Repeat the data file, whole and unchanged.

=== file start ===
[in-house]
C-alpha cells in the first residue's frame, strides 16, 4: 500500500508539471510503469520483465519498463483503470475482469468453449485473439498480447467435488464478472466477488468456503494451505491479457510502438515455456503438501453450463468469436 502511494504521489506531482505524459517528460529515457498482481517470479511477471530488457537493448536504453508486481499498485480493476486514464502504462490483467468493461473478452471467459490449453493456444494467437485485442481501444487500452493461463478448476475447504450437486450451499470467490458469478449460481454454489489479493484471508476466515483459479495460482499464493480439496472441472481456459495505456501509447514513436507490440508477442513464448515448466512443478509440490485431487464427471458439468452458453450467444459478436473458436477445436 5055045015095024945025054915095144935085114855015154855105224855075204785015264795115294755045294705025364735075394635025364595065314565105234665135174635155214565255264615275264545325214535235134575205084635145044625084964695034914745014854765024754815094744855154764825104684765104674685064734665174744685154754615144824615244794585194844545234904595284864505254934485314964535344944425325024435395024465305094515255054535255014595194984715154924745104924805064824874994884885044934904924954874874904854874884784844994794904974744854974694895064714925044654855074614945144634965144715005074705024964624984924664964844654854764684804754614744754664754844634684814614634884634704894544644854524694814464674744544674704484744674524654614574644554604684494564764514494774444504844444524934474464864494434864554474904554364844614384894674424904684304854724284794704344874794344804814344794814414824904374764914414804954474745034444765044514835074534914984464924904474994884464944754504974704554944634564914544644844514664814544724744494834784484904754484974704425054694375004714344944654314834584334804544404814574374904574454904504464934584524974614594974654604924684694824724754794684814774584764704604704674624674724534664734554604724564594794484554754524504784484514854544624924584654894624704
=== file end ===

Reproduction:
[in-house]
C-alpha cells in the first residue's frame, strides 16, 4: 500500500508539471510503469520483465519498463483503470475482469468453449485473439498480447467435488464478472466477488468456503494451505491479457510502438515455456503438501453450463468469436 502511494504521489506531482505524459517528460529515457498482481517470479511477471530488457537493448536504453508486481499498485480493476486514464502504462490483467468493461473478452471467459490449453493456444494467437485485442481501444487500452493461463478448476475447504450437486450451499470467490458469478449460481454454489489479493484471508476466515483459479495460482499464493480439496472441472481456459495505456501509447514513436507490440508477442513464448515448466512443478509440490485431487464427471458439468452458453450467444459478436473458436477445436 5055045015095024945025054915095144935085114855015154855105224855075204785015264795115294755045294705025364735075394635025364595065314565105234665135174635155214565255264615275264545325214535235134575205084635145044625084964695034914745014854765024754815094744855154764825104684765104674685064734665174744685154754615144824615244794585194844545234904595284864505254934485314964535344944425325024435395024465305094515255054535255014595194984715154924745104924805064824874994884885044934904924954874874904854874884784844994794904974744854974694895064714925044654855074614945144634965144715005074705024964624984924664964844654854764684804754614744754664754844634684814614634884634704894544644854524694814464674744544674704484744674524654614574644554604684494564764514494774444504844444524934474464864494434864554474904554364844614384894674424904684304854724284794704344874794344804814344794814414824904374764914414804954474745034444765044514835074534914984464924904474994884464944754504974704554944634564914544644844514664814544724744494834784484904754484974704425054694375004714344944654314834584334804544404814574374904574454904504464934584524974614594974654604924684694824724754794684814774584764704604704674624674724534664734554604724564594794484554754524504784484514854544624924584654894624704